The Johannesburg-based Nthikeng Mohlele is the author of four novels including The Scent of Bliss and Small Things; his most recent, Pleasure, was published by Picador Africa late last year. Mohlele was listed by Bloomsbury Publishing, the Hay Festival and the Rainbow Book Club as one of the 39 most promising authors under the age of 40 from sub-Saharan Africa and the diaspora.
What does “writing” mean?
Writing means artistic engagement with the universe through literary means. It is, in many ways, also immersed reading and reflection on life in its generalities and peculiarities, its grand themes and its minuscule irritants. It is quite possible and plausible that writing and authorship are also pedestals of civilised arrogance – the urge to play God, to create.
Which book changed your life?
I have come to realise that books cannot, strictly speaking, change my or a life. I think of life trajectories as set, unknown and often oppressively rigid things at times. Not even atom bombs can impose a “change” in a life. They can manufacture fear, maybe, but that is not the same as changing what people believe in. A book can nudge a reader into new experiences and ways of thinking and perceiving – but I am not sure that is sufficient to “change a life.”
Your favourite fictional character?
Michael K in Life and Times of Michael K.
What are you working on at the moment?
I am working on a novel.
Describe your workspace.
My workspace is my iPhone – 99.9% of the time. It’s a gadget designed by Apple in California and assembled in China. That implies that my writing spaces are many and varied, as long as I have a reasonably alert mind and my fingers are still attached to my hand.
The most important instrument you use?
An iPhone 5 and 6 S. Sometimes just my eyes and ears – if those qualify as instruments.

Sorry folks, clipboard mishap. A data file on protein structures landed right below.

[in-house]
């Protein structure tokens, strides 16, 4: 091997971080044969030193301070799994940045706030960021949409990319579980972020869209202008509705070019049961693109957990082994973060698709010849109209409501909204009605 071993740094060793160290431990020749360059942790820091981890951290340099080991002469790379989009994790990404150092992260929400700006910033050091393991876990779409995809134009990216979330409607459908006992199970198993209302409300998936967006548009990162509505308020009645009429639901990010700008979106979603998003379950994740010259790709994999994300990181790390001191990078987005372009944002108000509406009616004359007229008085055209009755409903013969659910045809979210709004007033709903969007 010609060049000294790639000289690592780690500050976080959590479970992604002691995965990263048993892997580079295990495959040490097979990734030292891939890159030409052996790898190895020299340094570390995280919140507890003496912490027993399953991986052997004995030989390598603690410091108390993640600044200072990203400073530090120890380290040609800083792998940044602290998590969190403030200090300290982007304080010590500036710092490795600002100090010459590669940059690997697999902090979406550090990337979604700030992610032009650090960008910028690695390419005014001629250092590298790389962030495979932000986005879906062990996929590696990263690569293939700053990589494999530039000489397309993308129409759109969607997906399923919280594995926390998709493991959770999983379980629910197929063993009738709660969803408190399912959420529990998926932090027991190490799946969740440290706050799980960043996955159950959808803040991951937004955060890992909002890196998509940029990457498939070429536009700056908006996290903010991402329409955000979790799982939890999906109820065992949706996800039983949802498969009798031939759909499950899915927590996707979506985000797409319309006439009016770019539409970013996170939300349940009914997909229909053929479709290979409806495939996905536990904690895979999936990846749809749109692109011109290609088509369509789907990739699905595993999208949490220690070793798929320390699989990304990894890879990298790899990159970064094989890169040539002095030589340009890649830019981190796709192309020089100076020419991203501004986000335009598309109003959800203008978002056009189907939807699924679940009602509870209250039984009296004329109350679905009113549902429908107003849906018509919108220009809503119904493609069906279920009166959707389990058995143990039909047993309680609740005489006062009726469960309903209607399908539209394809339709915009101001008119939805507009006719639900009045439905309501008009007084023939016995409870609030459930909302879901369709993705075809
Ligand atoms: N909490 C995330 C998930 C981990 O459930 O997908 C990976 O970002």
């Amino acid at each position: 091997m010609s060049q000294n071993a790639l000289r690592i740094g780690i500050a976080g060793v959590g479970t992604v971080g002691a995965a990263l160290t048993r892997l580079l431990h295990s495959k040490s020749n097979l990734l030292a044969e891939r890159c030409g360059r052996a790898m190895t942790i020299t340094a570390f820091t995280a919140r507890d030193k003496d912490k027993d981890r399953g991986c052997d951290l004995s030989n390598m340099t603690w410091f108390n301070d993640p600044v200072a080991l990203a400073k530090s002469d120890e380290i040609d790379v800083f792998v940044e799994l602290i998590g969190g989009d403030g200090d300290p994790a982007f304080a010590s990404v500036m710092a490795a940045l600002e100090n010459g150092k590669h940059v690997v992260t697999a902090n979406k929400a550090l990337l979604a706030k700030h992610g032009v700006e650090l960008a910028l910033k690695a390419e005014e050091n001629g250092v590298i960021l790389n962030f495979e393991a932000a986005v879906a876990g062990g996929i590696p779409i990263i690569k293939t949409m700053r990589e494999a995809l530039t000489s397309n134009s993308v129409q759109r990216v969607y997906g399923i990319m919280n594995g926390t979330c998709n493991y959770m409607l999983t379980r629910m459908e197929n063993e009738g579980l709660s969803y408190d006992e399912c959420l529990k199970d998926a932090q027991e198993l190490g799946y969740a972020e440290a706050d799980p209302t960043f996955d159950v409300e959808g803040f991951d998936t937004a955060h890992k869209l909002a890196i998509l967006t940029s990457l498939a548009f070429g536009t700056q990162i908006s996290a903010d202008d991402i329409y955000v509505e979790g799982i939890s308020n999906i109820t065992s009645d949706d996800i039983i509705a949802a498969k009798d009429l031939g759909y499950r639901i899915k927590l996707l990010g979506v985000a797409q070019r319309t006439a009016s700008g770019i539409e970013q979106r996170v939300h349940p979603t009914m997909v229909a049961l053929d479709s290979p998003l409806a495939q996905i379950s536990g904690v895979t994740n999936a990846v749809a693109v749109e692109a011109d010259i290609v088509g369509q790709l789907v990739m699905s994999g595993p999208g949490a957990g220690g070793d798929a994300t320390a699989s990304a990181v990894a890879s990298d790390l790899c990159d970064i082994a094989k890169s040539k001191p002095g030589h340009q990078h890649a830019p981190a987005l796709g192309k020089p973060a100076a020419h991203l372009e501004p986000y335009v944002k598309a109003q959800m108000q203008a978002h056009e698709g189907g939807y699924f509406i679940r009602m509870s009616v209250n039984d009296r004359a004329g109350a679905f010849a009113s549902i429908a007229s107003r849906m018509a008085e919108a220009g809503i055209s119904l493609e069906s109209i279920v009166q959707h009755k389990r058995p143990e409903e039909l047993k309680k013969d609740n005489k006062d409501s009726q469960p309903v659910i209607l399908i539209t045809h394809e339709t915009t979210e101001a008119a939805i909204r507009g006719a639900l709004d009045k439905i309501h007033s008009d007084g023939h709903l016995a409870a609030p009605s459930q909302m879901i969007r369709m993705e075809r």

What’s your most productive time of day?
My writing is not governed by work schedules at all. My work impulse is like watching moving clouds. I have something to write when the clouds move – and nothing when they are still. By clouds I mean that much abused word: inspiration.
What do you do when you’re stuck, or not feeling creative?
I wait for the clouds to start moving again. They seldom resist for long spaces of time.
How do you relax?
Music on headphones. Guitar lessons. Reading. Pockets of time with family. Cooking. Long chats with my son, who is eleven this year. Long scenic drives.
Who and what has influenced your work?
The urge to interpret life and the world in my own terms. I owe a debt of gratitudes to musicians, exploited human beings and poets.
What’s the best piece of advice you’ve been given?
That came from the national Poet Laureate: “Write in such a way that nobody can shift a word or punctuation without messing up your work.” That was and is very empowering.
Your favourite ritual?
I am not a ritualistic person. I participate in social rituals that I found in the world – some of which have been going on for centuries. A night at the theatre – maybe.
What’s the hardest thing about writing?
Everything about writing is extremely hard. Absolutely everything. Intellectually, emotionally, physiologically. It is a lonely and demanding art. But it can be done.
What do you dislike most about yourself?
Being a perfectionist. The world is not wired like that – necessarily.
What are you afraid of?
What advice would you give to people starting out in a writing career?
None that is elaborate. Just work. Hard. And take advice and criticism.
What’s the thing you’re proudest of doing?
There are many. Of taking care of my aging mother is one of them. September 7 also marked one year of me having stopped eating meat. Vegetarianism purifies the soul in unexpected ways. Mind, body and soul also connect better – having stopped feeding on dead animals. Well, to a point.